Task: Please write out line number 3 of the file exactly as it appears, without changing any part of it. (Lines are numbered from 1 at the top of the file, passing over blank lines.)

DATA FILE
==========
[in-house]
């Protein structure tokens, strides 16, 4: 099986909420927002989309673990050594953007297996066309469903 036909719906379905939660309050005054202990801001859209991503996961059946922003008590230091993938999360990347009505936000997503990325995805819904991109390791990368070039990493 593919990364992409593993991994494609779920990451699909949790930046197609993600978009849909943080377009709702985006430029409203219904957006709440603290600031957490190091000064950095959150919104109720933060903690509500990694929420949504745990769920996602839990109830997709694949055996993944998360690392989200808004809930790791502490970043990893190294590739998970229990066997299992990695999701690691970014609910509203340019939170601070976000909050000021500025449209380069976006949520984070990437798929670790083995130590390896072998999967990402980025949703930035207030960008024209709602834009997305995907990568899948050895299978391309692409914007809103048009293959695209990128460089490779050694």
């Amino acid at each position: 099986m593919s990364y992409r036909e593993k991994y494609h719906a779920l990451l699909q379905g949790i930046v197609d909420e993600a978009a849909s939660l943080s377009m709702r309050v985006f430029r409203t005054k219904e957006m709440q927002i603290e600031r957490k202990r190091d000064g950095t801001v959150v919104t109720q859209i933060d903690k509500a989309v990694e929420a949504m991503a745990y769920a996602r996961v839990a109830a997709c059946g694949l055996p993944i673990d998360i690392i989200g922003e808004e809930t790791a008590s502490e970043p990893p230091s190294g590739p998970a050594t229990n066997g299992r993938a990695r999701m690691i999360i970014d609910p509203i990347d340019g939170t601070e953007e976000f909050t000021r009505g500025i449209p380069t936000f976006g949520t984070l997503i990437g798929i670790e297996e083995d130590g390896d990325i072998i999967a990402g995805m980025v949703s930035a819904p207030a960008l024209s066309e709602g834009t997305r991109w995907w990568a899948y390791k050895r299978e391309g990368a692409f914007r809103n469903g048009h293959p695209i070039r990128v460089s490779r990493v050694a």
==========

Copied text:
């Amino acid at each position: 099986m593919s990364y992409r036909e593993k991994y494609h719906a779920l990451l699909q379905g949790i930046v197609d909420e993600a978009a849909s939660l943080s377009m709702r309050v985006f430029r409203t005054k219904e957006m709440q927002i603290e600031r957490k202990r190091d000064g950095t801001v959150v919104t109720q859209i933060d903690k509500a989309v990694e929420a949504m991503a745990y769920a996602r996961v839990a109830a997709c059946g694949l055996p993944i673990d998360i690392i989200g922003e808004e809930t790791a008590s502490e970043p990893p230091s190294g590739p998970a050594t229990n066997g299992r993938a990695r999701m690691i999360i970014d609910p509203i990347d340019g939170t601070e953007e976000f909050t000021r009505g500025i449209p380069t936000f976006g949520t984070l997503i990437g798929i670790e297996e083995d130590g390896d990325i072998i999967a990402g995805m980025v949703s930035a819904p207030a960008l024209s066309e709602g834009t997305r991109w995907w990568a899948y390791k050895r299978e391309g990368a692409f914007r809103n469903g048009h293959p695209i070039r990128v460089s490779r990493v050694a």